In the Inventario delli Ordegni Astronomici ... fato l'Anno 1746 we read:
"Transit telescope with two lenses for observing Meridian transits, to the lower part of the Telescope is joined a brass semicircle divided in degrees, to the upper part a brass cylinder with a ball that serves as counterweight, another ball attached to the tube at the eyepiece which also serves as counterweight;
A level is attached to this Telescope to make the axis perpendicular to the telescope horizontal;
Another Axis, or wooden spindle for blocking the Telescope at different inclinations.
Both the Axis perpendicular to the Telescope and the wooden spindle have their own brass supports, two fork-shaped for the former, and two for the latter consisting of two transversal plates, all made in England.
This instrument is supported by a sandstone Pedestal adorned with marble, the whole thing very elegant."
Its designer, Jonathan Sisson, was the best pupil of Graham, maker of the instruments ordered by Halley for the Greenwich Observatory. His instruments were famous for their detailed perfection, all the more incredible if we bear in mind that in those days there were no machine-tools and all the work was completely manual.
As with the large mural quadrant and the movable quadrant built by the same craftsman [files 14 and 17] the movable part of this instrument is identical, down to the smallest detail, to the transit telescope described in the Encyclopédie of Diderot and d’Alembert.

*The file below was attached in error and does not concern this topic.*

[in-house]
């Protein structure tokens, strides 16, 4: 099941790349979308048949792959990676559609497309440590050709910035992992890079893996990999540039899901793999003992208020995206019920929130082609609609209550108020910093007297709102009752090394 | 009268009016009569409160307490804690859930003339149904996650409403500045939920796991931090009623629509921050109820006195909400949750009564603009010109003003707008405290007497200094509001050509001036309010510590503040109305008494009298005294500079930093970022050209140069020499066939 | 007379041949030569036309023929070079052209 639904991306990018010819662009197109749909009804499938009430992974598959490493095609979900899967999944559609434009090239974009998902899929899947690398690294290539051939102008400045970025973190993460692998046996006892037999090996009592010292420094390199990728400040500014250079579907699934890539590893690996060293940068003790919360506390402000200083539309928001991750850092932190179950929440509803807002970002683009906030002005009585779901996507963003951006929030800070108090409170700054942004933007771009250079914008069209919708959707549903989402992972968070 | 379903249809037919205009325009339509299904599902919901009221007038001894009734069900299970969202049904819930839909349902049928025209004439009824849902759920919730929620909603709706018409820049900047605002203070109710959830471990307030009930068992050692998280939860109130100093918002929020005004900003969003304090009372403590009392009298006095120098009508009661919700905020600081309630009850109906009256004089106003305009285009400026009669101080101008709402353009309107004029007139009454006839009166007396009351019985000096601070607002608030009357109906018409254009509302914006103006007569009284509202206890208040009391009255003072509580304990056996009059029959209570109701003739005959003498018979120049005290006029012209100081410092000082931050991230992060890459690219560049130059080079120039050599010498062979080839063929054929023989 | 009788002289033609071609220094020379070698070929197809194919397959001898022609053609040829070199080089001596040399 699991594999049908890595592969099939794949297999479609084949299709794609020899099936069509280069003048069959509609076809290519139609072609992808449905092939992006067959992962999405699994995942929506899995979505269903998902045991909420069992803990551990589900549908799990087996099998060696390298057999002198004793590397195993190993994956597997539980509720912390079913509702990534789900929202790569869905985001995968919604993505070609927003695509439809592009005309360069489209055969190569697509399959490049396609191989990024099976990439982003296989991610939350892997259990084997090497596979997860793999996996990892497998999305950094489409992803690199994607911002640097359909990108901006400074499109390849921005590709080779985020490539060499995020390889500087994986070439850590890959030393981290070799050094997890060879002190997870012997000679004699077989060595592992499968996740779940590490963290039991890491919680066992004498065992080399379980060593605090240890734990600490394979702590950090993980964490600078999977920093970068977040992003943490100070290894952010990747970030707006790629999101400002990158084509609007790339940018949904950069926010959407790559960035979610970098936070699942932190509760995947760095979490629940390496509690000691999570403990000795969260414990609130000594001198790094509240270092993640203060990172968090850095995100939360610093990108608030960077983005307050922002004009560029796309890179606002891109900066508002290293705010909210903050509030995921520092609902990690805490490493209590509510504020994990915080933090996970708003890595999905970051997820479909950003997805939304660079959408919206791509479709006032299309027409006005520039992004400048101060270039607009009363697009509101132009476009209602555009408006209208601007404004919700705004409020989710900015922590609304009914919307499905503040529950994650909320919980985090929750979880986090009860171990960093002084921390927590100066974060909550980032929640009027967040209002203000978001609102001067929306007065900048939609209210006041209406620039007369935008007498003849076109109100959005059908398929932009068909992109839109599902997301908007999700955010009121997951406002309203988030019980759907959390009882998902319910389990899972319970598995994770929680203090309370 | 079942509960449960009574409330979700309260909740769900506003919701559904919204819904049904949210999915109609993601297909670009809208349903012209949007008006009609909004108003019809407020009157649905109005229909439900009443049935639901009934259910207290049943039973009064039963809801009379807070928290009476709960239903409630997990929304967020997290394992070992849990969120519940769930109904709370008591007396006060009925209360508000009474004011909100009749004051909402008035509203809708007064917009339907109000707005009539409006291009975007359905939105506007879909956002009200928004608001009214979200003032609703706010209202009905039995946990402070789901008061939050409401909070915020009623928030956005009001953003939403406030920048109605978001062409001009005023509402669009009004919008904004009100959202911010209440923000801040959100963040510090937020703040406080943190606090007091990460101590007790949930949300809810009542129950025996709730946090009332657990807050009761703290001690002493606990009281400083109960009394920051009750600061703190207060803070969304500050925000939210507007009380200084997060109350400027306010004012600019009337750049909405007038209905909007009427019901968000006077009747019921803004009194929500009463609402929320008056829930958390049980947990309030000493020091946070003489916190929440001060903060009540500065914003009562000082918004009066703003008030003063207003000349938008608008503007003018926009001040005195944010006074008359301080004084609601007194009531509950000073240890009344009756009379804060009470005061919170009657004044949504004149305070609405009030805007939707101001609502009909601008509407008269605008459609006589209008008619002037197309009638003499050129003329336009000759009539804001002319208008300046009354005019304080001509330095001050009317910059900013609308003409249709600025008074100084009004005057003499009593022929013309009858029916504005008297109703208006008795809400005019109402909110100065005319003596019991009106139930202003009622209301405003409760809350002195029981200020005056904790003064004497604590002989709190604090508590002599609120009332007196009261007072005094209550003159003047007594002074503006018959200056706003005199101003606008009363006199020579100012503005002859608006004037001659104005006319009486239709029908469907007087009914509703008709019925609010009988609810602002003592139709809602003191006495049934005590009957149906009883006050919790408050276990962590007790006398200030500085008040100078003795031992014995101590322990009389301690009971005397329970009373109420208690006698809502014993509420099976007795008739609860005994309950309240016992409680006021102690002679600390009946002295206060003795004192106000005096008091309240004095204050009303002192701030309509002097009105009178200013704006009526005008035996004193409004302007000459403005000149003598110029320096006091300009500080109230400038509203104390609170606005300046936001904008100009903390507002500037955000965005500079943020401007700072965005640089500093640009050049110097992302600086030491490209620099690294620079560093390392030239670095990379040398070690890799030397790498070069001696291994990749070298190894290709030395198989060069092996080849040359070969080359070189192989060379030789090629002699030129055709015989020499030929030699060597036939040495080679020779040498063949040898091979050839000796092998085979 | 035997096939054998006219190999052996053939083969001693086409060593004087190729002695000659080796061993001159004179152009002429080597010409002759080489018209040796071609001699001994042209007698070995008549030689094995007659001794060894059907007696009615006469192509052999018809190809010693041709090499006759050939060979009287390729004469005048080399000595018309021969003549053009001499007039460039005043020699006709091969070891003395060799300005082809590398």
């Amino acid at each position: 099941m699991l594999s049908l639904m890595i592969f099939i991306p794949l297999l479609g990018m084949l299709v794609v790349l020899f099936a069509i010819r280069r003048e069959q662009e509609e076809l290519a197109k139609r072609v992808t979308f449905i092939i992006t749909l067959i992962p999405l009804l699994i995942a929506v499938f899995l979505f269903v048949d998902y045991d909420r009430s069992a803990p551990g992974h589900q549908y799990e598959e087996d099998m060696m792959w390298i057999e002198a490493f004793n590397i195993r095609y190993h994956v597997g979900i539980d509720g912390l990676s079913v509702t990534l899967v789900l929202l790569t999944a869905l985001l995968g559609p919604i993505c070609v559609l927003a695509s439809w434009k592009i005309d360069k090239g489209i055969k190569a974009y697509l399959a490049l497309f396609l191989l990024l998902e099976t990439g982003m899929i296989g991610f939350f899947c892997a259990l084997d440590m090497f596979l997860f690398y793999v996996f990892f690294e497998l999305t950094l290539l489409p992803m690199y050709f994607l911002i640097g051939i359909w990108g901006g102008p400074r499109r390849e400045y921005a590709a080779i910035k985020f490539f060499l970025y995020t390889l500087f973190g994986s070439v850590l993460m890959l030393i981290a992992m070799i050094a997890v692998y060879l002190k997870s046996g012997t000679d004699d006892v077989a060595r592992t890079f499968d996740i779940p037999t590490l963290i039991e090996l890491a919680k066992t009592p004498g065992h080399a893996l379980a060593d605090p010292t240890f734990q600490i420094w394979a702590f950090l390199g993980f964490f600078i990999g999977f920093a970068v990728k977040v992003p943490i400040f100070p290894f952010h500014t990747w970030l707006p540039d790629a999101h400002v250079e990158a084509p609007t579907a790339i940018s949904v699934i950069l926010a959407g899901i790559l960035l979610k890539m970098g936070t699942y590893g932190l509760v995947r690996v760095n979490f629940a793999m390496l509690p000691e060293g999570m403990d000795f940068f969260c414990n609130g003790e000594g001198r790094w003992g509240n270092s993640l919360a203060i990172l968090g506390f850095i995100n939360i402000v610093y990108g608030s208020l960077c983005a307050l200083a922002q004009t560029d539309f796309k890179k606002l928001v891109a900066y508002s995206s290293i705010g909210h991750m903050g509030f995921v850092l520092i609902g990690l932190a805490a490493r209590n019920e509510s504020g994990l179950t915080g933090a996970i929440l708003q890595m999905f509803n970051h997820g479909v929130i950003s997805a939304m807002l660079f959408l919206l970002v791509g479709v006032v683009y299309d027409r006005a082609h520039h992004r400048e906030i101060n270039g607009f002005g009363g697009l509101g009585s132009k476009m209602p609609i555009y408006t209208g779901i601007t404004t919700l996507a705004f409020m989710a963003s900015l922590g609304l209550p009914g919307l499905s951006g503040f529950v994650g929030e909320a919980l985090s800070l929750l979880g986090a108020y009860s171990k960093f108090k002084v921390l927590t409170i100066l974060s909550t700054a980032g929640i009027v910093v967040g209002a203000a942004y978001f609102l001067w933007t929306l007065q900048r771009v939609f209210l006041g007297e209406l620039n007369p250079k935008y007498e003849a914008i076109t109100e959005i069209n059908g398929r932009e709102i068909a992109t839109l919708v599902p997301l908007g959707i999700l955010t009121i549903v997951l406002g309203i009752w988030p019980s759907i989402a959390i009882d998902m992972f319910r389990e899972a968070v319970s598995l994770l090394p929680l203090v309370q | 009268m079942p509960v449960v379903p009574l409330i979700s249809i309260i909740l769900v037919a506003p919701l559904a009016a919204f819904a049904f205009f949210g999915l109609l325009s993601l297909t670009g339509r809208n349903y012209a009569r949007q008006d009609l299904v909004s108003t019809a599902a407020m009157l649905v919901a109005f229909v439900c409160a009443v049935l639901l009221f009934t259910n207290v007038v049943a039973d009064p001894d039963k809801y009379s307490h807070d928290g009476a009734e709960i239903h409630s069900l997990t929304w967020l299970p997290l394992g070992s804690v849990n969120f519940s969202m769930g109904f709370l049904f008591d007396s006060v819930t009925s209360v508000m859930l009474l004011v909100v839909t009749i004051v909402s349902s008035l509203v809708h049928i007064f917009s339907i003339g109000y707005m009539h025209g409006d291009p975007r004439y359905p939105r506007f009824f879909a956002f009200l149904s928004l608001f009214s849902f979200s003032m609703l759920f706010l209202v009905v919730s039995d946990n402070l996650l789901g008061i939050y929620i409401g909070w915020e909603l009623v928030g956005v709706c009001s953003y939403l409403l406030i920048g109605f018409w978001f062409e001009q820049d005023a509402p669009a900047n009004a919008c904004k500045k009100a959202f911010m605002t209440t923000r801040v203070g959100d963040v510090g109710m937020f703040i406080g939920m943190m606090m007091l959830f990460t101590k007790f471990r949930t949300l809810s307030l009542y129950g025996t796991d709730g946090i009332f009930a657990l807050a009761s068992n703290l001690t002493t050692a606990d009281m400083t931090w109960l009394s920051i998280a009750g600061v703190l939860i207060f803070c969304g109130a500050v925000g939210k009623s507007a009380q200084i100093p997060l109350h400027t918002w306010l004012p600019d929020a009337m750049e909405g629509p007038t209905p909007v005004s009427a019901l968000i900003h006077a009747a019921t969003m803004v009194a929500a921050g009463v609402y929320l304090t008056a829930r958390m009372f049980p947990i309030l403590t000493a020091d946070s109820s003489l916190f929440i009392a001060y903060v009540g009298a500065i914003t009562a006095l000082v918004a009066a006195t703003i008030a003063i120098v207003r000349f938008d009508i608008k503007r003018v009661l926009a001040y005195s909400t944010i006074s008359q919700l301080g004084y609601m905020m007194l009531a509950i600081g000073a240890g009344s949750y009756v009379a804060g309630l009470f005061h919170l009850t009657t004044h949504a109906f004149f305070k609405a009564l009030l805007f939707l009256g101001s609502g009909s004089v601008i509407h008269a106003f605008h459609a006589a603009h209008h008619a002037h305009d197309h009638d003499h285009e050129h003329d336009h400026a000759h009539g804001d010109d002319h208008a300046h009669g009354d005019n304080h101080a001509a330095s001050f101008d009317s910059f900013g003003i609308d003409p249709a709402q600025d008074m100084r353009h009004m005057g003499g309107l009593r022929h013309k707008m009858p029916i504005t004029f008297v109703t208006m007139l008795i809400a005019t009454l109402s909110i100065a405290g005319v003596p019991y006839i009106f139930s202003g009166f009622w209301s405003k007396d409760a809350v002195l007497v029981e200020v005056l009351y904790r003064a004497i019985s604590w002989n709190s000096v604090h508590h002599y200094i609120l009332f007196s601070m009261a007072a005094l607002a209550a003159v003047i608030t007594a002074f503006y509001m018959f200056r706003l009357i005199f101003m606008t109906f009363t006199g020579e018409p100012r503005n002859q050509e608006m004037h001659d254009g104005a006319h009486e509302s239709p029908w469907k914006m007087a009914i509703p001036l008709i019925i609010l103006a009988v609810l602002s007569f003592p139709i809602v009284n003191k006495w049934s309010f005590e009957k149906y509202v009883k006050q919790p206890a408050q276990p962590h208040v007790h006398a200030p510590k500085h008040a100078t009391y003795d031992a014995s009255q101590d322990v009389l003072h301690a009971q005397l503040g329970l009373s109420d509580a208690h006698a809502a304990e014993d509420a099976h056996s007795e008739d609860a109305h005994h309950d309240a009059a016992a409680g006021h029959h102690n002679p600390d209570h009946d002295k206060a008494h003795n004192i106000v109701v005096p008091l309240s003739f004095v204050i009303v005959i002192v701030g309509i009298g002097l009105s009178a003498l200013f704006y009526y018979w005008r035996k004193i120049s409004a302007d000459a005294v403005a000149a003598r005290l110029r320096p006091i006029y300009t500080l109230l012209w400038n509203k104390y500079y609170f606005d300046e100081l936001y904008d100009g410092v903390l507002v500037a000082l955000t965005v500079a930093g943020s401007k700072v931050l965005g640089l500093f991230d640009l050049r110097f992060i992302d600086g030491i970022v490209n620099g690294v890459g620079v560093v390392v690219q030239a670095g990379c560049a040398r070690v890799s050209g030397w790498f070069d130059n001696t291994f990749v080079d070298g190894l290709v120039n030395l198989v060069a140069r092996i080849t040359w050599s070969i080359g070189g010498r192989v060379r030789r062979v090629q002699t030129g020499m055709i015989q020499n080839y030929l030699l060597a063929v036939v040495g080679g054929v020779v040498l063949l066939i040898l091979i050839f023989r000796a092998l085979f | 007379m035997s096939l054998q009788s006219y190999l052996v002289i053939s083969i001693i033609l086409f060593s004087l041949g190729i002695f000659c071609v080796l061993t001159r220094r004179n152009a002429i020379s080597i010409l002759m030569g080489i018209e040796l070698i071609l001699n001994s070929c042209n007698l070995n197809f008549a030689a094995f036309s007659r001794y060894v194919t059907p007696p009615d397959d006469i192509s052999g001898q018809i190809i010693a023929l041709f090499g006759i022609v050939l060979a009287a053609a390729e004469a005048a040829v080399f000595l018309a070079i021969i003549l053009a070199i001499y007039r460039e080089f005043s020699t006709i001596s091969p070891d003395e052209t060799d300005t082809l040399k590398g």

Of particular note is the large reversible level, still filled with its fluid. Only a few years before, in fact, had the technique of reaming glass tubes allowed bubble-levels to be produced sensitive enough for setting up astronomical instruments.
It was reinstalled in 1979 between the rebuilt columns which, according to Zanotti, were "sufficiently Doric in proportion as to satisfy needs and elegance" (Handwritten note by Zanotti in Reg. Sp. Ist. Scienze Bo., vol. VII, dated 16 August 1742, Arch. Dip. Astron. Bo.). The supports built into the columns and the wooden bar connecting the eyepiece of the instrument to the lower spindle, ensuring right standing in elevation, were also restored in the same year. The micrometer wires that were found broken were replaced along with the reflector which, though not named in the inventory description mentioned above, seems to be original. The tube bears the words: Jonathan Sisson London. On the object lens is written JaS, Mann Fecit 1739. This is probably James Mann Jr. (c. 1717-1749), heir to a well-established workshop in London (sign Archimedes and two pairs of golden Spectacles) where achromatic lenses were also made. Some lenses of the artisan Mann family can be found in Oxford and Cambridge (Daumas, op. cit.).
The volume of the Registri della Specola di Bologna (Arch. Dip. Astron. Bo.) marked "1815", date 30 May, contains a note referring to its replacement by a new transit telescope, built by Reichenbach, Utzschneider und Liebherr [file 20].
E. Baiada, A. Braccesi (1983), pp. 118-119 and 106, fig. 17.
M. Daumas (1953), p. 301.
D. Howse (1993), p.608.